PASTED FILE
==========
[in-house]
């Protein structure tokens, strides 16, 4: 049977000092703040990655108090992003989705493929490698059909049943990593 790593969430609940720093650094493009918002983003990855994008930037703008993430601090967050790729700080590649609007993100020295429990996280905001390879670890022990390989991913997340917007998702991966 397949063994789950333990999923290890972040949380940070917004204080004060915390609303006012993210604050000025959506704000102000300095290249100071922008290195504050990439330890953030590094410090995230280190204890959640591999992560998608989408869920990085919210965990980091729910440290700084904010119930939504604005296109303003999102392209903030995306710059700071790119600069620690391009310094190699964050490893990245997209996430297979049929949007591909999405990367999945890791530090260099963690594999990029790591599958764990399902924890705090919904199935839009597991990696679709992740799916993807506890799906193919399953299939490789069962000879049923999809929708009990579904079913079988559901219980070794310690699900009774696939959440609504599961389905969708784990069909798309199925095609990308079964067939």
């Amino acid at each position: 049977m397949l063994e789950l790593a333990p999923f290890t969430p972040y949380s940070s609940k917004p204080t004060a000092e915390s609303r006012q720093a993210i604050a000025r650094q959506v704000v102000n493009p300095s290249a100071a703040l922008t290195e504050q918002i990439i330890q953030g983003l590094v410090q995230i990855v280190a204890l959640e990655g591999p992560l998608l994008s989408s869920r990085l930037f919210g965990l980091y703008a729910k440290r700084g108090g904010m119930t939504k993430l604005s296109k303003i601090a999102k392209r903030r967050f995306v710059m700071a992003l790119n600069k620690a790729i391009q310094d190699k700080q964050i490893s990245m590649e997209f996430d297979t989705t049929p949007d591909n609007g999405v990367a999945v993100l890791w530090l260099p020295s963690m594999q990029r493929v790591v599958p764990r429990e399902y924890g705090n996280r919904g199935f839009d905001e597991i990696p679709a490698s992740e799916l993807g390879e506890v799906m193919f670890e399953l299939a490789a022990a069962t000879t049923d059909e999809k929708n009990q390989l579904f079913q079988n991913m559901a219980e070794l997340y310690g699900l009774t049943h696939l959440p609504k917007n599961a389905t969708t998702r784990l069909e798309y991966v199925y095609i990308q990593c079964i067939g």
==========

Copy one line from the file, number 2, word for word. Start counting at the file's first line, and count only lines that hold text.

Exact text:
């Protein structure tokens, strides 16, 4: 049977000092703040990655108090992003989705493929490698059909049943990593 790593969430609940720093650094493009918002983003990855994008930037703008993430601090967050790729700080590649609007993100020295429990996280905001390879670890022990390989991913997340917007998702991966 397949063994789950333990999923290890972040949380940070917004204080004060915390609303006012993210604050000025959506704000102000300095290249100071922008290195504050990439330890953030590094410090995230280190204890959640591999992560998608989408869920990085919210965990980091729910440290700084904010119930939504604005296109303003999102392209903030995306710059700071790119600069620690391009310094190699964050490893990245997209996430297979049929949007591909999405990367999945890791530090260099963690594999990029790591599958764990399902924890705090919904199935839009597991990696679709992740799916993807506890799906193919399953299939490789069962000879049923999809929708009990579904079913079988559901219980070794310690699900009774696939959440609504599961389905969708784990069909798309199925095609990308079964067939």